With nearly all Republicans voting in favor and most Democrats opposed, the bill cleared the House by a vote of 237-173. The White House threatened to veto the bill, though the Democratic-controlled Senate is unlikely to pass it. Dave Camp R- Mich., chairman of the tax-writing House Ways and Means Committee.» Read More
Maybe it's because the industry is maturing; maybe it's because the executives themselves are maturing; but make no mistake: Silicon Valley is putting its money where its mouth is when it comes to the presidential campaign...
The good news for the 2008 presidential candidates is that their torturous march across the Super Tuesday battlefield ends tomorrow night. The bad news: A new march begins the next morning. For Democrats Barack Obama and Hillary Clinton, it will be longer perhaps excruciatingly so.
Corporate America is pouring money into the U.S. presidential campaign at an unprecedented rate, with a torrent of donations coming from the businesses behind the subprime mortgage crisis.
The U.S. Senate Thursday pushed back until next week a showdown on an economic stimulus package, with Democrats seeking to expand the tax rebates and other benefits approved by the House.
Here is my interview with Los Angeles Mayor Antonio Villaraigosa who's a supporter of Hillary Clinton for the Democratic presidential nomination. It's now down to Clinton and Barack Obama. Both are in a debate tonight in Los Angeles.
Here's what to watch in tonight's GOP presidential debate at the Reagan library in California: Does Mike Huckabee work to undercut the economic arguments Mitt Romney will make against John McCain?
As we lead up to Super Tuesday I've been reporting on the intersection of Hollywood and politics. Hollywood plays a key role raising awareness about issues, and candidates. (Though I wouldn't say that a Hollywood endorsement is necessarily a good thing).
Sen. John McCain won the Florida Republican primary on Tuesday, defeating rival Mitt Romney in a close contest that gave momentum to his effort to become the party's U.S. presidential candidate, U.S. media projected.
Here's a video clip from this morning where I talk about John Edwards' decision to leave the Democratic presidential primary race. I talked to the Edwards' camp as well as to the Clinton people and Obama's. The speculation is that some of the Edwards' supporters such as union members will probably go to Hillary Clinton while "change" voters will go to Obama.
John McCain's win last night in the Florida primary represents a huge development in the Republican presidential race. A campaign that just two weeks ago was a muddle of weak candidates now has a clear front runner.
The House passed a $146 billion economic recovery package. The package faces an uncertain future in the Senate, where lawmakers in both parties are trying to tack on billions for senior citizens and the unemployed.
This week showcases an unusual role reversal: someplace else, for at least a moment, will look angrier and more dysfunctional than political Washington. Scarcely a minute passes on the 2008 campaign trail without ritual denunciations of paralysis in the capital because of infighting between Democrats and President Bush’s Republicans.
Here is my talk with Barack Obama's campaign manager David Plouffe, about Obama's race against Hillary Clinton for the Democratic presidential nomination. This was done last week--before the South Carolina primary, which Obama won handily--but it's worth listening to Plouffe talk about the fight for delegates in 22 states on Feb. 5--and about the attacks from former President Bill Clinton. Seems no love lost here.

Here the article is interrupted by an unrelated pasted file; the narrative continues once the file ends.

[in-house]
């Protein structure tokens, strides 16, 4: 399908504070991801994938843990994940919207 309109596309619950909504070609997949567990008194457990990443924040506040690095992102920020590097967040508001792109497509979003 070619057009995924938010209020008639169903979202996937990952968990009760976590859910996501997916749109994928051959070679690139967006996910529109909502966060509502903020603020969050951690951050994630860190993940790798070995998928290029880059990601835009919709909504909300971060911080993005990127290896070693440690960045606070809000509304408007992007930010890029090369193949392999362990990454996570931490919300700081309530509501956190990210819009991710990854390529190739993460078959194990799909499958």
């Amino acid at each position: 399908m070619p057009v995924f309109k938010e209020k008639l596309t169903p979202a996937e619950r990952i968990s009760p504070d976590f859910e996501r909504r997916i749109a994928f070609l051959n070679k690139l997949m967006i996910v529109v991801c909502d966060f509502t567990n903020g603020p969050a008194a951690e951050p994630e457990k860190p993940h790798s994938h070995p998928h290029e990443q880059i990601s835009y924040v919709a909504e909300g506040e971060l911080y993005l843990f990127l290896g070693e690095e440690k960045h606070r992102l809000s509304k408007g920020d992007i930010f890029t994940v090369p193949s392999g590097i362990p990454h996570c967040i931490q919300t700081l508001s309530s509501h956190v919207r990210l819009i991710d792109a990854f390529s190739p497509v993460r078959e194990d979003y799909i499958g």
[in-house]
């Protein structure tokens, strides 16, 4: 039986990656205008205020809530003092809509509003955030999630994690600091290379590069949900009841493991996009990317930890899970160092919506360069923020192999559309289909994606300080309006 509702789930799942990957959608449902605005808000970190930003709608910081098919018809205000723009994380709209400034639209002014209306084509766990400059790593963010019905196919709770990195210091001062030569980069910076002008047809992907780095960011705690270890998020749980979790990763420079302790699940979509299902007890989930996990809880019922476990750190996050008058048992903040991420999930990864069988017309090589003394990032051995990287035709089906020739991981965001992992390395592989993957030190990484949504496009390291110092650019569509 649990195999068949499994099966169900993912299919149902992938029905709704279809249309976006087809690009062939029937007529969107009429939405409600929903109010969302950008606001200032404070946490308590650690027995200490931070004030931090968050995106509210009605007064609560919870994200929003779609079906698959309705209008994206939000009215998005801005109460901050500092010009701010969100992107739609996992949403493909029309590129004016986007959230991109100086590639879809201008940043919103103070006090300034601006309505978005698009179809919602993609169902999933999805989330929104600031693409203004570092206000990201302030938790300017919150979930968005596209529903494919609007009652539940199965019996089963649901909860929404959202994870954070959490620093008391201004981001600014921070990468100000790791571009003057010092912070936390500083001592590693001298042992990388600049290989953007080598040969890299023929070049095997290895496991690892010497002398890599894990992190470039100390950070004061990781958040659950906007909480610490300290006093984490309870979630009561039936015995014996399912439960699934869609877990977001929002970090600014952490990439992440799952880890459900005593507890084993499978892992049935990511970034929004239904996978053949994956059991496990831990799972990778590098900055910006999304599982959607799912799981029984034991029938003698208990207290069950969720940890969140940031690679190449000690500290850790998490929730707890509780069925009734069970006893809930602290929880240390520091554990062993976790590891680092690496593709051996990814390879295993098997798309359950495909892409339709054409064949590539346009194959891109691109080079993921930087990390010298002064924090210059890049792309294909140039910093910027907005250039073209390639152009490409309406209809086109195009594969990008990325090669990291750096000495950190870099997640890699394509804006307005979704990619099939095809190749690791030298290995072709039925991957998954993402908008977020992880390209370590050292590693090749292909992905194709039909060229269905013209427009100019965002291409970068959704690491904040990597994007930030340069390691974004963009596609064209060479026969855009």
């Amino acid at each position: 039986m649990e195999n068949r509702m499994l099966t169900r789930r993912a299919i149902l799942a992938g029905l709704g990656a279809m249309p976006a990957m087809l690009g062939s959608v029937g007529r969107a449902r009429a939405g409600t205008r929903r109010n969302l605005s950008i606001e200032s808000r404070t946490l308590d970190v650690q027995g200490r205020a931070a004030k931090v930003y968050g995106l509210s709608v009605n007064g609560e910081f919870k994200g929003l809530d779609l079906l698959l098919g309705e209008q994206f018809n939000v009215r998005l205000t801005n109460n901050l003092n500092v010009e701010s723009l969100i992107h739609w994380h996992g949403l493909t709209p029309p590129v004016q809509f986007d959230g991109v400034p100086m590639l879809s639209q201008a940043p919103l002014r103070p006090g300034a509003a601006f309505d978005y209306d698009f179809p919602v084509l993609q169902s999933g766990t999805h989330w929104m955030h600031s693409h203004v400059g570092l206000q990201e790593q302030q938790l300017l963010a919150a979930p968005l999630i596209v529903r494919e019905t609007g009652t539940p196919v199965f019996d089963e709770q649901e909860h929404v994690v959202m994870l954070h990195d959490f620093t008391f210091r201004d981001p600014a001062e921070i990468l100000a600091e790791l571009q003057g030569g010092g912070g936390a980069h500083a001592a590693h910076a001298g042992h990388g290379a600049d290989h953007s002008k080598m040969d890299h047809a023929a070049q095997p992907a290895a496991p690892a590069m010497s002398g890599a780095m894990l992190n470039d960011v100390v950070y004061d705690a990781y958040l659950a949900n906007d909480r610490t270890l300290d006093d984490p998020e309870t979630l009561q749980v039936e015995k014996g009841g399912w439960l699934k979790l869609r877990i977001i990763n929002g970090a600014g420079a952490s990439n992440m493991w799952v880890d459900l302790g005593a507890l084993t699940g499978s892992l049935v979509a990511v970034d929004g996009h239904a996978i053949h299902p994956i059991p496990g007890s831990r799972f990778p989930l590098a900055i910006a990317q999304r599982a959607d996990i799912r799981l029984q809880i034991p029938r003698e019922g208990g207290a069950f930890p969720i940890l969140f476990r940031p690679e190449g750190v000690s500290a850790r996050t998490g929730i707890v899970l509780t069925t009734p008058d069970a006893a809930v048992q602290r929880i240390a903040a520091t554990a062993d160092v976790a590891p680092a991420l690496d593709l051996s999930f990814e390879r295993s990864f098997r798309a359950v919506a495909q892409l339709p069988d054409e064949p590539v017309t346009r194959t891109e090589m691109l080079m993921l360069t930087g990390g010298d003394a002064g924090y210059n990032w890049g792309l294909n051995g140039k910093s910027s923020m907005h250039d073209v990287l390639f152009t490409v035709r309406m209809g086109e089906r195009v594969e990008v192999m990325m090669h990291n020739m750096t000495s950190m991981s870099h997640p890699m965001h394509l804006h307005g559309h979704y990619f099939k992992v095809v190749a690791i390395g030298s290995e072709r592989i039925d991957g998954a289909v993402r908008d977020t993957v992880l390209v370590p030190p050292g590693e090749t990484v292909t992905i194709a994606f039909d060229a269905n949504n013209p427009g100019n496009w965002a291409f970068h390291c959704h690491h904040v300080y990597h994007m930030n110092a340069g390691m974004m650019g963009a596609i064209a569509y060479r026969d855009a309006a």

The New York Times endorsed Democratic Sen. Hillary Clinton and Republican Sen. John McCain for their party's nominations to contest the U.S. presidential in November.
I woke up Wednesday morning in Washington DC, where economic crisis, which in turn means political crisis, was in the air. Fed Chairman Bernanke had cut rates the day before and helped calm financial markets. But the White House and Congress wanted to do more. Republican and Democratic leaders, who normally have guns drawn on each other, were huddling behind closed door.
Mitt Romney's big win in Michigan last night signals that both parties have wide-open 2008 nomination races--but for much different reasons. Republicans are dispirited and divided, about the merits of their candidates and also about hot-button issues such as immigration and abortion.
Mitt Romney scored a breakthrough win in the Michigan primary on Tuesday, reviving his struggling campaign, halting rival John McCain's momentum and further scrambling a chaotic Republican presidential race with no clear front-runner.
Received political wisdom is running smack into economic reality. It’s not yet clear which force will prove more powerful. For presidential contenders, the collision takes place in Michigan, Nevada and South Carolina.
Like nearly everyone else who works in or around politics, I was stunned by Hillary Clinton's victory over Barack Obama in New Hampshire. My expectation of events turned out to be wholly wrong. I am less embarrassed by that, than thrilled that the electorate we dissect so constantly remains capable of delivering such a surprise.
Hillary Clinton stands behind no Democratic presidential candidate in her scorn for George W. Bush, but that isn’t stopping her from implementing Mr. Bush’s 2000 political strategy against John McCain. In one notable consequence of the front-loaded 2008 political calendar, she used it before the New Hampshire primary, not after.